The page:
Posted by: вот так | Mar 10 2013 23:22 utc | 10

"willing, blood lusting", true, but expecting a little seed money at the end for a pet store or a college education, not loud searing oblivion.

"believed they were attacking Israel." I've heard that too, what? third hand. Maybe they were told "By attacking the infidel Assad you will attack Israel" and the first phrase didn't make it to press.

Posted by: ruralito | Mar 11 2013 0:11 utc | 11

ruralito - 11

"but expecting a little seed money at the end for a pet store or a college education, not loud searing oblivion."

Most probably for that reason, but there are those who take the indoctrination seriously enough, that they are there out of sheer "patriotism". I've talked with both kinds, the latter being psychos in my mind.

"Maybe they were told "By attacking the infidel Assad you will attack Israel" and the first phrase didn't make it to press."

No, the captured terrorists actually claimed they thought they were fighting Israeli soldiers, not Syrian. There are also a lot of drugs involved. Both old ones, and new ones, specifically designed to make said terrorist "fearless" and think they are invulnerable. These latter drugs appear to be newly designed mood altering drugs in pill form.

Posted by: вот так | Mar 11 2013 0:29 utc | 12


Most of the tweets against Uhuru were written in humor and sarcasm which the computer interprets as positive sentiment.

Take note hasbara.

Posted by: ruralito | Mar 11 2013 0:32 utc | 13

A report on the CBC that I heard this morning was really similar. Just like Gettleman in the Times, it too failed to mention the wide margin between Kenyatta and the second place Odinga. Emphasis was place on the mere 8000 votes that put Kenyatta over 50%.

Posted by: Patrick Cummins | Mar 11 2013 3:57 utc | 14

my read of events in 2007 was that kibaki lost fairly but the u.s., alone at first among external handlers, refused to let odinga win -- rannenberger even spoke openly of this --and managed to get odinga to allow himself to concede w/ the shared post and idea that he would be groomed to win in the next eletion, once he had proven his competence at running this anchor nation approvingly.he believed the u.s. But now rannenberger is gone and things are a little different.

Posted by: b real | Mar 11 2013 11:48 utc | 15

Ruralito @ 8, Thanks for the complement. I'm no graphics whiz, but I put the header together myself.

As to the young man strapping on a semtex vest, I remembered reading something that addressed that and was able to track it down. I was much struck by it at the time. It was written by Chris Bray writing as Ambrose Beers, and published in October 2000 shortly before the Bush v Gore election. He was writing about the people who bombed the USS Cole. Here is the most relevant bit:

Them against fire

General [S.L.A.] Marshall was tasked with figuring out why men fight or fail when they know that their efforts might get them killed. He did his job; the book Marshall produced, Men Against Fire, is one of the weirdly beautiful works of non-fiction produced in the twentieth century, clean and careful and totally without institutional sentiment.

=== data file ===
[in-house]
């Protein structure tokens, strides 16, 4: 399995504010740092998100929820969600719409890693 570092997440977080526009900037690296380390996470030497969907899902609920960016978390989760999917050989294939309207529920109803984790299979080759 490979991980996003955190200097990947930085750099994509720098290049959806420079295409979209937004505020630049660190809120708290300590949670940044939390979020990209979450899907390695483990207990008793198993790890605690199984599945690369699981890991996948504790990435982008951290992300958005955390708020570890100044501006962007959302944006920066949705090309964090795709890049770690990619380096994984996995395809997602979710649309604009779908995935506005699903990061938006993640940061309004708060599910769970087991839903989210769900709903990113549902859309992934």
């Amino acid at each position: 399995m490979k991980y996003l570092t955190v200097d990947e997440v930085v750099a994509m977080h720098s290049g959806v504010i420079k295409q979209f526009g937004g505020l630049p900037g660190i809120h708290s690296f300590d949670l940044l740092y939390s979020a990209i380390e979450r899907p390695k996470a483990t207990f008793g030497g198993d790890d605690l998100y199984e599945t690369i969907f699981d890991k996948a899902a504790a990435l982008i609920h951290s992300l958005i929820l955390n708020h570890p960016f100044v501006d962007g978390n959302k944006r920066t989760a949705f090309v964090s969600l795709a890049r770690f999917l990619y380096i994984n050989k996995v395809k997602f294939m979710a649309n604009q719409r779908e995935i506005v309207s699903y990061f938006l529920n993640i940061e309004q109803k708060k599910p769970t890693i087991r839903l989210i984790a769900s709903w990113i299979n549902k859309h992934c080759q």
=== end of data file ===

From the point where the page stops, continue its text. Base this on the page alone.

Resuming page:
What Marshall announced, in case after case, is that men embrace death — causing it, or marching into it — as a decision made before an audience. They break from danger when they perceive a social permission to do so, as when seeing others run, and they launch unwaveringly into it when they believe that other men require it of them as a condition of respect. There is, then, "an inherent unwillingness of the soldier to risk danger on behalf of men with whom he has no social identity. When a soldier is unknown to the men who are around him he has relatively little reason to fear losing the one thing that he is likely to value more highly than life — his reputation as a man among other men."

This answers the question about two men standing at the position of attention next to a bomb they have just set to explode. The significant fact of organized violence is the fact of the organization. It is participatory and relational. The position of attention is the very opposite of a display of personal discipline or courage. It's a display of will-lessness, a posture of obedience to external control. It is a social pose, struck for eyewitnesses to see and report. It's like waving to your friends on the way off the planet.

To suggest that an organized attack, brought off skillfully by members of what must be an extraordinarily cohesive organization, represents nothing more than some simpering spasm of pathetic hatred is to carefully miss the very large, very unpleasant point: People who destroy human life in this precise manner are not alone, and not disorganized, and very much not finished.

As I recall the links were good too, though they are mostly dead links by now. They might be accessible on the Wayback machine.

Posted by: xcroc | Mar 11 2013 18:50 utc | 16

The ICC is a joke! ICC Prosecutor withdraws charges related to 2007 election against senior Kenyan official

11 March 2013 – The Prosecutor of the International Criminal Court (ICC) today filed to drop charges against Francis Muthaura, who was accused of crimes against humanity and other offences allegedly committed following general elections in late 2007, but reiterated that charges remain against the president-elect, Uhuru Muigai Kenyatta.
She said that she had explained to the judge that several people who may have provided important evidence in the case have either died or are too afraid to testify for the Prosecution.

Ms. Bensouda also noted that the Prosecution lost the testimony of its key witness “after this witness recanted a crucial part of his evidence, and admitted to us that he had accepted bribes.”
The Court named Mr. Muthaura criminally responsible for the alleged crimes as an indirect co-perpetrator, alongside Mr. Kenyatta, the deputy Prime Minister and winner of last week’s presidential election.

“Let me be absolutely clear on one point – this decision applies only to Mr. Muthaura. It does not apply to any other case,” the Prosecutor said in her statement.

Posted by: b | Mar 11 2013 19:11 utc | 17